Mating Calls

Land lines and cell phones can be linked simply and cheaply

By Larry Armstrong

Cell phones are indispensable when you're on the road. But back in the office, they mostly get in the way. They ring at odd times, and if you use a headset with your office phone, they're awkward to answer. They certainly do nothing to improve your efficiency. The best solution would be to make your cell phone and land line work together better instead of competing for your attention. I've been looking at three different types of gadgets that let you do just that. The caveat: You'll need particular phones or wireless providers to use them. But by dialing just one number -- your mobile -- callers have a good shot at getting you no matter where you choose to do business.

If you rely on a headset in the office, you should take a look at GN Netcom's GN 6110, about $200. It provides a way to link both a Bluetooth cell phone and a desk phone to the same wireless earpiece: You can make and receive calls on either phone without fumbling for a different headset. It connects to your desk phone via a base station inserted between the phone and its handset -- a clever design that allows it to work with any desk phone, even the multiple-line PBX and key systems that many small businesses use. The base station also recharges the earpiece.

GN6110 Base Unit
To answer either phone, simply touch a button on the earpiece; it knows which one is ringing. To make a call from your land line, press the button, lift the handset, and dial. If you dial a call on your cell phone, the earpiece cuts in on the call automatically. You can also use the voice-dialing feature of your cell phone, which is handy if you're using the earpiece in your car.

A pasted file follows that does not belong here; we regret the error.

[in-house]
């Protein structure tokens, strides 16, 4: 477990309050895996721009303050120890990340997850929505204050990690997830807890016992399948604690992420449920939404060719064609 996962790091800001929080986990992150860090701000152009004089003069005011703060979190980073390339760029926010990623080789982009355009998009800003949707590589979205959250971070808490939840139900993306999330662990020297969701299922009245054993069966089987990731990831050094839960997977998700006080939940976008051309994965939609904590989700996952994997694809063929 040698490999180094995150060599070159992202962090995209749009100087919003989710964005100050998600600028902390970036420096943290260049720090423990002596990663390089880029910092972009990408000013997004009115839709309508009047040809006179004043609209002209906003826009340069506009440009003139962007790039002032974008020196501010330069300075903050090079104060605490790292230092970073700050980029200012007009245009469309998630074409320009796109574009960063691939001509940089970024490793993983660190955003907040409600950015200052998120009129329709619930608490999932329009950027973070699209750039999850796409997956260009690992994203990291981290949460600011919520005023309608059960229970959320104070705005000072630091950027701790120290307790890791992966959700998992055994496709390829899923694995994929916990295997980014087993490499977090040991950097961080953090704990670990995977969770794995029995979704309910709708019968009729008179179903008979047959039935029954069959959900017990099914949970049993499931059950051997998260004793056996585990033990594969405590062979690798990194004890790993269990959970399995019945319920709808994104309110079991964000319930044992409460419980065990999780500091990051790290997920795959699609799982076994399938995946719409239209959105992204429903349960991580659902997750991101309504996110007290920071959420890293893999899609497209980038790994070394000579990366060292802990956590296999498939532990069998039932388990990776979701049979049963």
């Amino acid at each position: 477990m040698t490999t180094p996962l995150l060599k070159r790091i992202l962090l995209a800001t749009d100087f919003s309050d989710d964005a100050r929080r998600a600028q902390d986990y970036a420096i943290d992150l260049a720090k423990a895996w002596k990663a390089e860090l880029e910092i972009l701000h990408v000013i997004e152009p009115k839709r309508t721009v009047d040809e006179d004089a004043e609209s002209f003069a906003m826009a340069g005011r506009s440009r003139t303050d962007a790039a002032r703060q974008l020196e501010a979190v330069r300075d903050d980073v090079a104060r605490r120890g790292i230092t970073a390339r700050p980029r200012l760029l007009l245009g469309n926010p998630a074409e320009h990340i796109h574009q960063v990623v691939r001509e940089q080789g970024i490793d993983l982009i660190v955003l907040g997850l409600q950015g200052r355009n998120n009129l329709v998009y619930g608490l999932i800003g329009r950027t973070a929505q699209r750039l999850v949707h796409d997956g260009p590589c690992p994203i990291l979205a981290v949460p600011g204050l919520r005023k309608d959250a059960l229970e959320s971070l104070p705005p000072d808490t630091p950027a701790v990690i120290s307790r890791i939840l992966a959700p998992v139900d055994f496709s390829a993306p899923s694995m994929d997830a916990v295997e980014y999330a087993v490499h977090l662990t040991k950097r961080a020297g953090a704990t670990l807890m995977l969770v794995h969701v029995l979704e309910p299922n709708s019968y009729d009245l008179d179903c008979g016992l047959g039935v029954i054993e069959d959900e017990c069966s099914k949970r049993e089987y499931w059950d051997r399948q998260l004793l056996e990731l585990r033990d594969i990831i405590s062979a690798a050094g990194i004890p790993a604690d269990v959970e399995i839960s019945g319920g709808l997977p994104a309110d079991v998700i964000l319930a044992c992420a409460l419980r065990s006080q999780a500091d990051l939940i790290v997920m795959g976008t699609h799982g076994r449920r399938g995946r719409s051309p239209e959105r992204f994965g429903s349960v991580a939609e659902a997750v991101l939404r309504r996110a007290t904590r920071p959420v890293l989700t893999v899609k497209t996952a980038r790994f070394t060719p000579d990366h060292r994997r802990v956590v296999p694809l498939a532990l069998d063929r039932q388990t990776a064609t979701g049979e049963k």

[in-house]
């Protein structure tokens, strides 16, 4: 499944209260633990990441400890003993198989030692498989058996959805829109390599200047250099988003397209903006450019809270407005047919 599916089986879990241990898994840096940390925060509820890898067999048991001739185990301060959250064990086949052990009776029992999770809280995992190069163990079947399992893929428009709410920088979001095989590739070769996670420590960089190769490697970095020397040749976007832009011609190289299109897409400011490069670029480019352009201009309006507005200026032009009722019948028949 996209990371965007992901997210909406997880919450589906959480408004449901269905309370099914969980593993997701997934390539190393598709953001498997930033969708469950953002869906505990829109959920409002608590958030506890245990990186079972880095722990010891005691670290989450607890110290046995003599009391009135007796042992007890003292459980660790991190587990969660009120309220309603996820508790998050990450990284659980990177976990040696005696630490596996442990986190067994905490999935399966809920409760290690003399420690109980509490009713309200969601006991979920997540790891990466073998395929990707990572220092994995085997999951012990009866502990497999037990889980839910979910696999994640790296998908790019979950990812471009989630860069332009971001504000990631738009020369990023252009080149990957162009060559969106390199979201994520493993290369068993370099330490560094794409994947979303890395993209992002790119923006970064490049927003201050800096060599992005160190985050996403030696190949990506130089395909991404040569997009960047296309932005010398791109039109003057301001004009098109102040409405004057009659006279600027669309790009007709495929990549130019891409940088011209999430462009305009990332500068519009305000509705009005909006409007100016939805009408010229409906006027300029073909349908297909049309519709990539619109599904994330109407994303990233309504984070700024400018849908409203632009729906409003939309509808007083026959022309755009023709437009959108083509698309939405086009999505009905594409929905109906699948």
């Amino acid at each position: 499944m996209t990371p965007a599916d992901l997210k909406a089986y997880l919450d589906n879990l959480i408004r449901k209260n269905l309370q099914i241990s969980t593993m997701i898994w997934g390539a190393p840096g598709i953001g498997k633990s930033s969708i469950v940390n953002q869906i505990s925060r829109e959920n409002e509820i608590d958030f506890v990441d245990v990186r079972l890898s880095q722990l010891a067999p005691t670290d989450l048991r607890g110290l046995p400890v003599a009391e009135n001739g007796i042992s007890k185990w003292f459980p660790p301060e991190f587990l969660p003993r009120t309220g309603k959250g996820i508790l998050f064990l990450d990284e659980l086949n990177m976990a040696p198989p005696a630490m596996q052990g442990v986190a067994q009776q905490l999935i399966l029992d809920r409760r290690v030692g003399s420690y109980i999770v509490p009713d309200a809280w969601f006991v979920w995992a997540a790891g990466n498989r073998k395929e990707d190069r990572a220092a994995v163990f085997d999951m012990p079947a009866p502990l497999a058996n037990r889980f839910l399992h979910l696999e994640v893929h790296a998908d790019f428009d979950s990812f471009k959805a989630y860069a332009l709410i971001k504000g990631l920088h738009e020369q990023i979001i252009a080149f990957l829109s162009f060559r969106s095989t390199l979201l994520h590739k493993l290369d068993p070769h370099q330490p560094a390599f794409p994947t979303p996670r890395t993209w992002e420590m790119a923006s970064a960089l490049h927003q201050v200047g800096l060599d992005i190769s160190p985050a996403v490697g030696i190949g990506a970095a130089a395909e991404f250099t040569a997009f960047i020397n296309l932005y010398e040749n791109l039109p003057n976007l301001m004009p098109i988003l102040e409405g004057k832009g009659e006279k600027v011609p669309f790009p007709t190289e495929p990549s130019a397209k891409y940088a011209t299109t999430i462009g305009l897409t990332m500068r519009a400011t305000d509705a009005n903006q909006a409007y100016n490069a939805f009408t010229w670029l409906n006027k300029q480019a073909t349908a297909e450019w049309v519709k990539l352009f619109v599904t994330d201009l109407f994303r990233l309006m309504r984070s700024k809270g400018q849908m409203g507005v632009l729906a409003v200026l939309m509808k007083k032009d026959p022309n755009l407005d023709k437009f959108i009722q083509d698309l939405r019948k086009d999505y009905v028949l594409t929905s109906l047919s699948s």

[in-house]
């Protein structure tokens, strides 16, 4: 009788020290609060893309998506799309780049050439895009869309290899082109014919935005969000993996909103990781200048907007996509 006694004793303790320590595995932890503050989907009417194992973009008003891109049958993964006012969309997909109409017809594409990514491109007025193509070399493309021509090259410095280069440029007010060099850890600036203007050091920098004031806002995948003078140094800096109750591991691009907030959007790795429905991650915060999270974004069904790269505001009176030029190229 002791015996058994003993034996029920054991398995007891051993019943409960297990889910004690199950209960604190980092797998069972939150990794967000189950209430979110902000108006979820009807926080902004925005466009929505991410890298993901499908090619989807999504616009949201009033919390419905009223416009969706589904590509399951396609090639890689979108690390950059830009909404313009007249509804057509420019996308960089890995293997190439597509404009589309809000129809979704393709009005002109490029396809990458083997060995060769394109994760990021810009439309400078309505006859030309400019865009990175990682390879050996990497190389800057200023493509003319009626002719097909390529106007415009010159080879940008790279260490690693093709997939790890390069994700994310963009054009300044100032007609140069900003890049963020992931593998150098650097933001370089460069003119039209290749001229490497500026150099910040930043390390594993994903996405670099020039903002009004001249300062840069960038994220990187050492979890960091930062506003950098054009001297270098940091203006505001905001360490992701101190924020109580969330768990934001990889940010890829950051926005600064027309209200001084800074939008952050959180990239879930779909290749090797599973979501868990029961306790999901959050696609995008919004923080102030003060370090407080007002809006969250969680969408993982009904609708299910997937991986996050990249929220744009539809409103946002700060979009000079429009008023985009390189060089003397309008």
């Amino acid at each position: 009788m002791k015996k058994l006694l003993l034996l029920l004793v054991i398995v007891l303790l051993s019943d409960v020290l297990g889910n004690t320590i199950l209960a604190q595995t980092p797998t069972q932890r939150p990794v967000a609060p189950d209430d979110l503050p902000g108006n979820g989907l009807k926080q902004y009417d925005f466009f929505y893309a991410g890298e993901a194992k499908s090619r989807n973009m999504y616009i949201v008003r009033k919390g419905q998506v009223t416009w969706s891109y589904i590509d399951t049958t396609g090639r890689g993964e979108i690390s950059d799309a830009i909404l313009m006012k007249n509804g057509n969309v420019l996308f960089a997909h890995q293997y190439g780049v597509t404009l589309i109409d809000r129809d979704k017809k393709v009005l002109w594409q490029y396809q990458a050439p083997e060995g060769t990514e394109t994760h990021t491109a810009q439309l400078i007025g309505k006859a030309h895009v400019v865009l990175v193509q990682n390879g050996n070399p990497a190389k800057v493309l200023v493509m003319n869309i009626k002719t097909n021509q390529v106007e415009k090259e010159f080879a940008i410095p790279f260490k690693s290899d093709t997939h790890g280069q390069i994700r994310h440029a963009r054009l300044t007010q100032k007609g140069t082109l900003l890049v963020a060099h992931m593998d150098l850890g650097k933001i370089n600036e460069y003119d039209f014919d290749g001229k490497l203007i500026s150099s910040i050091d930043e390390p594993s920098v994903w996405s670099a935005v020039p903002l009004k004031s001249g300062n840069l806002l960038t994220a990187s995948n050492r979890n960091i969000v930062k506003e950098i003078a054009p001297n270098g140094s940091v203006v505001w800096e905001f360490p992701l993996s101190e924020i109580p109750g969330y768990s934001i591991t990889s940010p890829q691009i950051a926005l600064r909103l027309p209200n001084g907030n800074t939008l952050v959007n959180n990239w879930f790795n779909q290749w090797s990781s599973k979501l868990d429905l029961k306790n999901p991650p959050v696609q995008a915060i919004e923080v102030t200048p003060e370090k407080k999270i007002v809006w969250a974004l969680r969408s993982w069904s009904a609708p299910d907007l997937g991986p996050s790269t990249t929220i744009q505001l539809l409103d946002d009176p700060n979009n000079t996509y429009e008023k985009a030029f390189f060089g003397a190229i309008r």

Another way to make sure that all of your cell calls find you is FastForward, a $40 cradle for Cingular Wireless customers. You set it up in your home or office and enter your land-line number in your mobile as a special call-forward number.

After that, whenever you dock your cell, your wireless calls ring on the land line. You can even set it up to forward calls to you when you're outside Cingular's wireless coverage area -- at a weekend place, for example. You'll pay $2.99 a month for the service but could still end up saving money: Incoming calls that are forwarded don't count against the minutes in your wireless plan.

Even more versatile are the $140 CellSocket from WHP Wireless and the $155 Dock-N-Talk from Phone Labs. Both are designed to let you completely replace a land line with cell service. Unplug any wired or cordless phone from its wall jack and plug it into either of these instead. Now your cell-phone calls will ring on that phone, and calls you dial from it will be placed over the cell network.

CellSocket only works with 16 cell-phone models; Dock-N-Talk, about 150. But you get savings both ways: If your staff has free mobile-to-mobile minutes, have them call the office on the cell line. And you can take advantage of free long-distance or weekend minutes on your outgoing calls.

It's clear to me where this is headed. Once you start giving out your cell number as your only phone number, you can ditch your land-line service entirely. Even if you're not that brave (I'm not), any or all of these gadgets can probably save you a little money and a lot of hassle.

Larry Armstrong writes about personal technology for BusinessWeek magazine.

    Before it's here, it's on the Bloomberg Terminal.